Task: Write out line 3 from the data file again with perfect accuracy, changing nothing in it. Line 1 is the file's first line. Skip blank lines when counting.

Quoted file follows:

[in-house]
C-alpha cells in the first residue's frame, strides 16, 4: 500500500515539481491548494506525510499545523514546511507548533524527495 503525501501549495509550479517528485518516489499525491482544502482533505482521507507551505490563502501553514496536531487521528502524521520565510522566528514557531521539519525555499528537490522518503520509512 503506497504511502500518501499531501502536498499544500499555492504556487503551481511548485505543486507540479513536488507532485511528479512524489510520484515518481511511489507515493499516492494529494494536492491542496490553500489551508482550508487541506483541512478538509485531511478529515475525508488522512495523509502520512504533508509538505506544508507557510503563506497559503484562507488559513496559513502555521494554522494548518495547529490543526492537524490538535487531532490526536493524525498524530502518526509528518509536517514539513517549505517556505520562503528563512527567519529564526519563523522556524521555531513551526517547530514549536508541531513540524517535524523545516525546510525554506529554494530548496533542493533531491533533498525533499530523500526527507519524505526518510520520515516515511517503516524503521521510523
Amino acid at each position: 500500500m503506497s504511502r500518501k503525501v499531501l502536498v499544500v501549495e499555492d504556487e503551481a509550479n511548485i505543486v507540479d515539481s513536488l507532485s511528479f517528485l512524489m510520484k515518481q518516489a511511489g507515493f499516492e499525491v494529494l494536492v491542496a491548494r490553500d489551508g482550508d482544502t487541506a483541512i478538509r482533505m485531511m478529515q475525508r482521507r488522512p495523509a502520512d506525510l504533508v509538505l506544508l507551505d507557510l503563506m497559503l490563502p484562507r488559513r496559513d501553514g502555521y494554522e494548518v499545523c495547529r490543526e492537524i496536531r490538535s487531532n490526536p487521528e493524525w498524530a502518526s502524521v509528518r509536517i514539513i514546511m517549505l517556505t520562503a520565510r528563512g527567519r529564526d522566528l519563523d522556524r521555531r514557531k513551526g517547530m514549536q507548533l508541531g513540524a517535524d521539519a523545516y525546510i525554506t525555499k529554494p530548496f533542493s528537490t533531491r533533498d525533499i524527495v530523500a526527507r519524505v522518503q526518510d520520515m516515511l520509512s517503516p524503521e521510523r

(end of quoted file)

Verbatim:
Amino acid at each position: 500500500m503506497s504511502r500518501k503525501v499531501l502536498v499544500v501549495e499555492d504556487e503551481a509550479n511548485i505543486v507540479d515539481s513536488l507532485s511528479f517528485l512524489m510520484k515518481q518516489a511511489g507515493f499516492e499525491v494529494l494536492v491542496a491548494r490553500d489551508g482550508d482544502t487541506a483541512i478538509r482533505m485531511m478529515q475525508r482521507r488522512p495523509a502520512d506525510l504533508v509538505l506544508l507551505d507557510l503563506m497559503l490563502p484562507r488559513r496559513d501553514g502555521y494554522e494548518v499545523c495547529r490543526e492537524i496536531r490538535s487531532n490526536p487521528e493524525w498524530a502518526s502524521v509528518r509536517i514539513i514546511m517549505l517556505t520562503a520565510r528563512g527567519r529564526d522566528l519563523d522556524r521555531r514557531k513551526g517547530m514549536q507548533l508541531g513540524a517535524d521539519a523545516y525546510i525554506t525555499k529554494p530548496f533542493s528537490t533531491r533533498d525533499i524527495v530523500a526527507r519524505v522518503q526518510d520520515m516515511l520509512s517503516p524503521e521510523r